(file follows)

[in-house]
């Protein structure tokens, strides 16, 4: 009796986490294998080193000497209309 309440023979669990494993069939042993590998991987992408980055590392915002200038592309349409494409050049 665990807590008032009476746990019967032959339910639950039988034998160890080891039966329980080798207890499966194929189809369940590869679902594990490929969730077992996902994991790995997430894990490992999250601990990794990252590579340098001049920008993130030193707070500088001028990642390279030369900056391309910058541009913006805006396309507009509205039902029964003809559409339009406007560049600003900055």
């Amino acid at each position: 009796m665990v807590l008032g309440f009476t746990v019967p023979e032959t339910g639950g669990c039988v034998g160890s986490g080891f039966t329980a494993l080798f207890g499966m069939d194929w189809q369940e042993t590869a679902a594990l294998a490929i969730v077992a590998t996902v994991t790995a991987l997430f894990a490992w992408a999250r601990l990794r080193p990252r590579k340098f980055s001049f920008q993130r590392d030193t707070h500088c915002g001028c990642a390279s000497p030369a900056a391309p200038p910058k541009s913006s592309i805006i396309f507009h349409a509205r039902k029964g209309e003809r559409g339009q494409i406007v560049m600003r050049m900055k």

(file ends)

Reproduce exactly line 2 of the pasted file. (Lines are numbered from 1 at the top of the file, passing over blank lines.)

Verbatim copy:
């Protein structure tokens, strides 16, 4: 009796986490294998080193000497209309 309440023979669990494993069939042993590998991987992408980055590392915002200038592309349409494409050049 665990807590008032009476746990019967032959339910639950039988034998160890080891039966329980080798207890499966194929189809369940590869679902594990490929969730077992996902994991790995997430894990490992999250601990990794990252590579340098001049920008993130030193707070500088001028990642390279030369900056391309910058541009913006805006396309507009509205039902029964003809559409339009406007560049600003900055």